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Garfield County wants to ‘wean’ energy group from public funds

John Colson
Post Independent staff
Glenwood Springs, CO Colorado

GLENWOOD SPRINGS, Colorado – Two of the three Garfield County commissioners stressed on Monday that they appreciate the work done by Garfield Clean Energy to get local homes and businesses on a more sustainable pattern of energy use.

But the Garfield Board of County Commissioners (BOCC) also said the group must stop relying on public funding to do its job.

“I think you’re doing good work. But you need to be weaning yourself away from Garfield County support,” said Commissioner Mike Samson.



He was repeating a demand he voiced last year, and told Garfield Clean Energy staff director Alice Laird, “I’m not sure I’m seeing you do that.”

That sentiment was backed up by Commissioner John Martin, who told Laird, “You’ve got to be self-sufficient from other sources,” beyond funding from the county.



Commissioner Tom Jankovsky, who serves as the Garfield County member on the Garfield Clean Energy board, said little during this exchange.

In her presentation, Laird told the BOCC that Garfield Clean Energy is seeking $155,000 from Garfield County for 2012, along with funding from other area governmental sources, for a total of $317,000 in requests.

At the end of Laird’s presentation, the BOCC directed county finance director Lisa Dawson to include $155,000 funding request in the county’s 2012 budget, as a “place holder.”

That designation means it is not an approved item in the budget yet, and is open to future approval or modification as the BOCC sees fit.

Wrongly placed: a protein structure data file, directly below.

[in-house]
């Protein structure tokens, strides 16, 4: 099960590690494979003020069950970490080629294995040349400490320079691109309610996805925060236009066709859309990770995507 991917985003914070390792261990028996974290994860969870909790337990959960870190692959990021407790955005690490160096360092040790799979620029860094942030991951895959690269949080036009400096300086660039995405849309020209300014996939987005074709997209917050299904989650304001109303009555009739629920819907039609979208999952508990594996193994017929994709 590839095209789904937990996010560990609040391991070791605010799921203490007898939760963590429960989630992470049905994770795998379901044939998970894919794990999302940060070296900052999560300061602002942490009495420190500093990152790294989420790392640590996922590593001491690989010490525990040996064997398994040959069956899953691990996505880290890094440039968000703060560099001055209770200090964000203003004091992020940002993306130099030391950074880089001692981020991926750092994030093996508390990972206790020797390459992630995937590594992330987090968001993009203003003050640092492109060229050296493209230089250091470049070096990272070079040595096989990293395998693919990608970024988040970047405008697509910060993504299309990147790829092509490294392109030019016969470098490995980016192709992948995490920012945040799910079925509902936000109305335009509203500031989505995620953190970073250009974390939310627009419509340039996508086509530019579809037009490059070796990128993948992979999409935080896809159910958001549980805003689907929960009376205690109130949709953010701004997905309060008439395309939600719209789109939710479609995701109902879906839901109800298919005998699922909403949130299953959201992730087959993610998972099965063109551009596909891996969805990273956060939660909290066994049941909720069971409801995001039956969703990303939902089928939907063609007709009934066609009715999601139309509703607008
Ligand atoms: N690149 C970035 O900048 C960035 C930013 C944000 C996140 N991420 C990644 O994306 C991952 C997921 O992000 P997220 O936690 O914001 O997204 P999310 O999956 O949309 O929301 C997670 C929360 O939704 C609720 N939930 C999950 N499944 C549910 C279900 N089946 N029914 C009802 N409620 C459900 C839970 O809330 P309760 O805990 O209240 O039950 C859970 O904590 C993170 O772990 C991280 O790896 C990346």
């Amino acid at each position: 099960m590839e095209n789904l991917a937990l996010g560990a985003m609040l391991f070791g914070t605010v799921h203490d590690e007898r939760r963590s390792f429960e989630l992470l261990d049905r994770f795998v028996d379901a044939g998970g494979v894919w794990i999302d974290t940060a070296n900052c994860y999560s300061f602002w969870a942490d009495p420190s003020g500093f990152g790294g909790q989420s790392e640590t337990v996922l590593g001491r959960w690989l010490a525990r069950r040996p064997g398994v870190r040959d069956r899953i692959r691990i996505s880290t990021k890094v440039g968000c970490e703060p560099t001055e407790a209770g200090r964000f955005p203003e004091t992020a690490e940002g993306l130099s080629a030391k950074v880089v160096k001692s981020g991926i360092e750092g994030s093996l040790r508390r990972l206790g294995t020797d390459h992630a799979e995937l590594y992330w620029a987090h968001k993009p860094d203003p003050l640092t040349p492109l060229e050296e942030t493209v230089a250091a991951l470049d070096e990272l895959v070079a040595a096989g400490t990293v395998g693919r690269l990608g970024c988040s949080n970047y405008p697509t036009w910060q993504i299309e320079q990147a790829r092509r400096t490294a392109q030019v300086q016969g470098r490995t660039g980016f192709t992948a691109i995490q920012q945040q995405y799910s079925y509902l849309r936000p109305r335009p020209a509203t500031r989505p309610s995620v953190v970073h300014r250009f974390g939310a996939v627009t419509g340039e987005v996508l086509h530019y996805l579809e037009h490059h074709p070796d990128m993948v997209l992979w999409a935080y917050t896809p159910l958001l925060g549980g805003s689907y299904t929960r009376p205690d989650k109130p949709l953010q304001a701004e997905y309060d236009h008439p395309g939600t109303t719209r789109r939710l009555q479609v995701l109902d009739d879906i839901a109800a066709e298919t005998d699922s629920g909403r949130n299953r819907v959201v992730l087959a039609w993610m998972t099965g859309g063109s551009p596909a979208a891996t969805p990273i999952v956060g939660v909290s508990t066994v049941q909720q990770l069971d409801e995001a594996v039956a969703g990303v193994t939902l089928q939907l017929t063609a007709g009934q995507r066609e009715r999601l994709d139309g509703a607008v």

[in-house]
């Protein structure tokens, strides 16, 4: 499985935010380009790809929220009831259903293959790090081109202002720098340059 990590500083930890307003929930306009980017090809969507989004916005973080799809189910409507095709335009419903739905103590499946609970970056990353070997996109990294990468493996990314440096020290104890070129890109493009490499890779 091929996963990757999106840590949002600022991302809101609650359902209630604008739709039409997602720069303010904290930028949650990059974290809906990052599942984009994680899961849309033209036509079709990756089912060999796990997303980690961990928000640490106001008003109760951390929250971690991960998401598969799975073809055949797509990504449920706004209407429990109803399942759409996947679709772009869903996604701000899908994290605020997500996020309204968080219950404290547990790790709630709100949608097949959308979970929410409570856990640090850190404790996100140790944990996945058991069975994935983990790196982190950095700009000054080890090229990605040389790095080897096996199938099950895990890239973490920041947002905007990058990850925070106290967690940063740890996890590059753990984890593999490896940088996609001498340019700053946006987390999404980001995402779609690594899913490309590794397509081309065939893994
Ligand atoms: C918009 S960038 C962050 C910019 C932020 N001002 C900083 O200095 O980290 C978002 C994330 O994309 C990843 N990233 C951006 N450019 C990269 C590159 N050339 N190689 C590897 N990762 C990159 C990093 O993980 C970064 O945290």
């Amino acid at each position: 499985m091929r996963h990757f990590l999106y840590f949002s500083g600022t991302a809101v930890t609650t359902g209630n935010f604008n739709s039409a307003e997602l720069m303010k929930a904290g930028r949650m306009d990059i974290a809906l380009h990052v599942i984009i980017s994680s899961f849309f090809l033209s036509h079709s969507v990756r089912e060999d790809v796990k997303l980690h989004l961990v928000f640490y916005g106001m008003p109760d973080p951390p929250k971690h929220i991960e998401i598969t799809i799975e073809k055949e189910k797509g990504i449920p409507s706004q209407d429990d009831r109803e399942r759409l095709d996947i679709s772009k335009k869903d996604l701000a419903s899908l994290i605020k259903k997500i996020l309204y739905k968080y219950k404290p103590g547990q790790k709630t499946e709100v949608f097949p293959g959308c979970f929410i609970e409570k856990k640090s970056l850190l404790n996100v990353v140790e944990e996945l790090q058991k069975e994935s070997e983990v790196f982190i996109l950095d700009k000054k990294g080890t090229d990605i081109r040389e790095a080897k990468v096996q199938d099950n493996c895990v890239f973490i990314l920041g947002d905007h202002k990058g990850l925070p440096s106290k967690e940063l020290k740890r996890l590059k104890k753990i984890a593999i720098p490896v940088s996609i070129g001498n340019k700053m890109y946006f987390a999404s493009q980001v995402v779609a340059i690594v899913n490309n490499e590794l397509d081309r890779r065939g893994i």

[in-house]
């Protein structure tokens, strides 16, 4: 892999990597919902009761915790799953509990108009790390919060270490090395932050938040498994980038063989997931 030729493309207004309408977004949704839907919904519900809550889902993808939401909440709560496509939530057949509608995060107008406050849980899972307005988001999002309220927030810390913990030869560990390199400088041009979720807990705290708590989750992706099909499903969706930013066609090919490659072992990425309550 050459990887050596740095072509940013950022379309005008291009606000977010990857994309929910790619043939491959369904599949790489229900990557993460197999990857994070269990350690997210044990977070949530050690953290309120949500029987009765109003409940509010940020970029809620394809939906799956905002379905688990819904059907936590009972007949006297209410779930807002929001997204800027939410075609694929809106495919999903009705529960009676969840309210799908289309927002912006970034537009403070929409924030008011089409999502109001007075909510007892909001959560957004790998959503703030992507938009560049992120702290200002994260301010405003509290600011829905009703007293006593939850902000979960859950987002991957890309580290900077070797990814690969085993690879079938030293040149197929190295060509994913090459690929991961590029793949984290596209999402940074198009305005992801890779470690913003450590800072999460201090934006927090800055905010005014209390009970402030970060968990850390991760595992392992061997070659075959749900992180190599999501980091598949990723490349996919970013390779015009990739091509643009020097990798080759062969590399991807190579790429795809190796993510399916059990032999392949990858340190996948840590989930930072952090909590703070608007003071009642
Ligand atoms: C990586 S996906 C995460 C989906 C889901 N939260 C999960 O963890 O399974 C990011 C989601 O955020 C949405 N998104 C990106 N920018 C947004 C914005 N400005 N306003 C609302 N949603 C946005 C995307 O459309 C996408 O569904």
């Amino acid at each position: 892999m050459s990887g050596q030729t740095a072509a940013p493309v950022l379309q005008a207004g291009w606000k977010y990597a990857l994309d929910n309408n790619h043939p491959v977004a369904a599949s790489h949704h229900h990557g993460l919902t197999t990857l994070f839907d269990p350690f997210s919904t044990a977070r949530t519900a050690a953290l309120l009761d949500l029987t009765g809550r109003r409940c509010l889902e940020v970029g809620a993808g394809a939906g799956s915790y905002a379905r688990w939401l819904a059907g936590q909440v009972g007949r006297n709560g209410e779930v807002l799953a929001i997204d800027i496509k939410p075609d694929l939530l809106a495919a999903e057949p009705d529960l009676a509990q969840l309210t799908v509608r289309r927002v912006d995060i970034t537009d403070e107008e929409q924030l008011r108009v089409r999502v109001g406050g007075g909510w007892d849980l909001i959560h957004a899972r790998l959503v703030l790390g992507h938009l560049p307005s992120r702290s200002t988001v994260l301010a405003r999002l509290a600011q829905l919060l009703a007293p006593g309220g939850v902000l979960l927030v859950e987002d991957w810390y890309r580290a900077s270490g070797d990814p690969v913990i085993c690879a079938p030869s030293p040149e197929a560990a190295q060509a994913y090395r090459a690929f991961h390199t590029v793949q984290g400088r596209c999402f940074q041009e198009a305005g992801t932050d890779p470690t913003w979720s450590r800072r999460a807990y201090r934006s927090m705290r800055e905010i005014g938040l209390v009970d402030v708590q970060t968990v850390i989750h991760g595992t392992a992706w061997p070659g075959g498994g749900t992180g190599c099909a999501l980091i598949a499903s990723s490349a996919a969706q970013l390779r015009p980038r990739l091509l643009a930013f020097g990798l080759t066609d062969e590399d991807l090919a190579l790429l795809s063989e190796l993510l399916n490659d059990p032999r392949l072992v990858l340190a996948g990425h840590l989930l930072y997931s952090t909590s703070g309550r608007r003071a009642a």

Laird, who was presenting an update on Garfield Clean Energy’s budgetary plan for the coming year, told Martin and Samson the group is working to meet their demands.

The organization is working to reform itself as a regional authority, able to receive grants and administer them without the county acting as intermediary, as has been necessary in the past.

But, she said, “the advisory board still sees Garfield County as an essential partner” in helping Garfield Clean Energy get completely on its feet and independent.

“I know,” rejoined Martin. “But it needs not to be a government program. It needs to be in private enterprise. If it’s really worthwhile, private enterprise will pick up on that.”

Garfield Clean Energy started as the Garfield New Energy Communities Initiatives in 2008. The county has acted as fiscal agent for grants from state and federal sources, as well as the source of funds from county coffers.

Garfield Clean Energy is a partnership of the county government, the six towns in the county, the county library district, and the Roaring Fork Transportation Authority.

Laird pointed out that the organization’s work has helped local governments, school districts, businesses and homeowners take advantage of energy-efficiency upgrades to a wide range of structures, at discounted prices or for free, in some cases.

“This program is economic development,” she told the BOCC, explaining that as the region’s construction industry went into decline in 2008, the work of the Garfield Clean Energy and the county to encourage energy efficiency upgrades to homes and businesses helped to retain some jobs.

Plus, she said, Garfield Clean Energy’s efforts to encourage the conversion of area vehicle fleets to burn compressed natural gas is “in synch,” as she put it, with a similar effort by the Governor’s Energy Office in Denver.

Jankovsky, noting that Garfield Clean Energy is working to direct funding to area banks for use as energy improvement loans, told his fellow commissioners, “I do like this, because it gets private banks loaning money.”

And, Jankovsky concluded, “Without Garfield County support, this is not going to come together as an authority, or something else.”

The issue of funding for Garfield Clean Energy will be taken up again at a future BOCC meeting.

jcolson@postindependent.com


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